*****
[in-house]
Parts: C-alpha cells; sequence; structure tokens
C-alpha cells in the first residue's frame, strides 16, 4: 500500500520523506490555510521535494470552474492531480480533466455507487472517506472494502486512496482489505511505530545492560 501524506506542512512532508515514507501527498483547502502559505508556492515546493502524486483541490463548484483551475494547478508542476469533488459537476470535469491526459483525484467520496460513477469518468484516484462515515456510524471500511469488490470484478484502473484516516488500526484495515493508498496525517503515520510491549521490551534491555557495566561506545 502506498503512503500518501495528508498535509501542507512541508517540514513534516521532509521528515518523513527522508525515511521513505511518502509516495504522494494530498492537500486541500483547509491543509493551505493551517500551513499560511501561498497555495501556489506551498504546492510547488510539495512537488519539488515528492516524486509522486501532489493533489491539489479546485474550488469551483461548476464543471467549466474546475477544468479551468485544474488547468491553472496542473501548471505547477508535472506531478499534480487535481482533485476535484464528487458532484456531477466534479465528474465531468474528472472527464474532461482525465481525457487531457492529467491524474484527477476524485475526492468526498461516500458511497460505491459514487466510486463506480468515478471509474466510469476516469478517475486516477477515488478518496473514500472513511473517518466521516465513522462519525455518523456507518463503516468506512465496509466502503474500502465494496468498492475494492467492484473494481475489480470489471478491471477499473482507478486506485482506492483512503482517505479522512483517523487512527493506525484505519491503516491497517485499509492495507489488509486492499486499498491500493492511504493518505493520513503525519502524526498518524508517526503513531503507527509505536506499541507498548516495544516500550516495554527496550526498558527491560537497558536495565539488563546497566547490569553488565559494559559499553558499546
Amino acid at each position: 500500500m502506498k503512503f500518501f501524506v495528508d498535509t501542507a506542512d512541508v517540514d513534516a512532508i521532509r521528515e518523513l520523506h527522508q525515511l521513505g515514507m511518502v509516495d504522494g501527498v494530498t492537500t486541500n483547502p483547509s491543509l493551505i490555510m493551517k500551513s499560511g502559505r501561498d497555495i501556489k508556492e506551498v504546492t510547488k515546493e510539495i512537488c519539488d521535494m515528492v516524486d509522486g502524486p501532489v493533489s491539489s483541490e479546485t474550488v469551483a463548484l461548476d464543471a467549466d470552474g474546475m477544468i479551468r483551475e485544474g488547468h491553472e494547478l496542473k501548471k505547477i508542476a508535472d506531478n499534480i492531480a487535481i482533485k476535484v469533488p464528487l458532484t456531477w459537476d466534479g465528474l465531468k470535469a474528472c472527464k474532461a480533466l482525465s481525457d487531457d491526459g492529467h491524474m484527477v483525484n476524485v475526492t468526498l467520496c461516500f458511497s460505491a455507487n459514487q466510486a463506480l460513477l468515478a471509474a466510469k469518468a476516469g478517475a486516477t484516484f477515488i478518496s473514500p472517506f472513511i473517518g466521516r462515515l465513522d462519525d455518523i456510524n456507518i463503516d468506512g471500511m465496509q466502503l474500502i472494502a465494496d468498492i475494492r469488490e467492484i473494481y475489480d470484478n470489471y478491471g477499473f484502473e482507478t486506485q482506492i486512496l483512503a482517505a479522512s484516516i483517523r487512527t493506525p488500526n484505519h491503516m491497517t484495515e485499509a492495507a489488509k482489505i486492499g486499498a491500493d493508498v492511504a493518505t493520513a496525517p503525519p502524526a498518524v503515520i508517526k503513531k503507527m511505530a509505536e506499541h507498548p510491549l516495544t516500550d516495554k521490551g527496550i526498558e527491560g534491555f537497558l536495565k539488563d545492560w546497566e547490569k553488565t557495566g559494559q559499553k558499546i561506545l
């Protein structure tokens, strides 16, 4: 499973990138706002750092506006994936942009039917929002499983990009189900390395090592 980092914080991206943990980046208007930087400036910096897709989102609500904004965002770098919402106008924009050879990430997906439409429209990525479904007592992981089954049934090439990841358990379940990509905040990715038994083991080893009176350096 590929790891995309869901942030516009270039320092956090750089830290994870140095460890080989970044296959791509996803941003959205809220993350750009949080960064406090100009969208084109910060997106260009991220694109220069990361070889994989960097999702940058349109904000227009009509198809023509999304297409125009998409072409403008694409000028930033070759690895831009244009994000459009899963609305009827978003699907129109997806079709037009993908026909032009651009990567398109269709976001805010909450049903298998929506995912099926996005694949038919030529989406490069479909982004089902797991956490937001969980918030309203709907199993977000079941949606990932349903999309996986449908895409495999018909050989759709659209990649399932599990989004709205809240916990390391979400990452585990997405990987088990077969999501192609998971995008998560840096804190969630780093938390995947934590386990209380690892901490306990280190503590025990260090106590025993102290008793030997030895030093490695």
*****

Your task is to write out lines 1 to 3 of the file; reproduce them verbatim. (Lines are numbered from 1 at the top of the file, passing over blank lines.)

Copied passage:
[in-house]
Parts: C-alpha cells; sequence; structure tokens
C-alpha cells in the first residue's frame, strides 16, 4: 500500500520523506490555510521535494470552474492531480480533466455507487472517506472494502486512496482489505511505530545492560 501524506506542512512532508515514507501527498483547502502559505508556492515546493502524486483541490463548484483551475494547478508542476469533488459537476470535469491526459483525484467520496460513477469518468484516484462515515456510524471500511469488490470484478484502473484516516488500526484495515493508498496525517503515520510491549521490551534491555557495566561506545 502506498503512503500518501495528508498535509501542507512541508517540514513534516521532509521528515518523513527522508525515511521513505511518502509516495504522494494530498492537500486541500483547509491543509493551505493551517500551513499560511501561498497555495501556489506551498504546492510547488510539495512537488519539488515528492516524486509522486501532489493533489491539489479546485474550488469551483461548476464543471467549466474546475477544468479551468485544474488547468491553472496542473501548471505547477508535472506531478499534480487535481482533485476535484464528487458532484456531477466534479465528474465531468474528472472527464474532461482525465481525457487531457492529467491524474484527477476524485475526492468526498461516500458511497460505491459514487466510486463506480468515478471509474466510469476516469478517475486516477477515488478518496473514500472513511473517518466521516465513522462519525455518523456507518463503516468506512465496509466502503474500502465494496468498492475494492467492484473494481475489480470489471478491471477499473482507478486506485482506492483512503482517505479522512483517523487512527493506525484505519491503516491497517485499509492495507489488509486492499486499498491500493492511504493518505493520513503525519502524526498518524508517526503513531503507527509505536506499541507498548516495544516500550516495554527496550526498558527491560537497558536495565539488563546497566547490569553488565559494559559499553558499546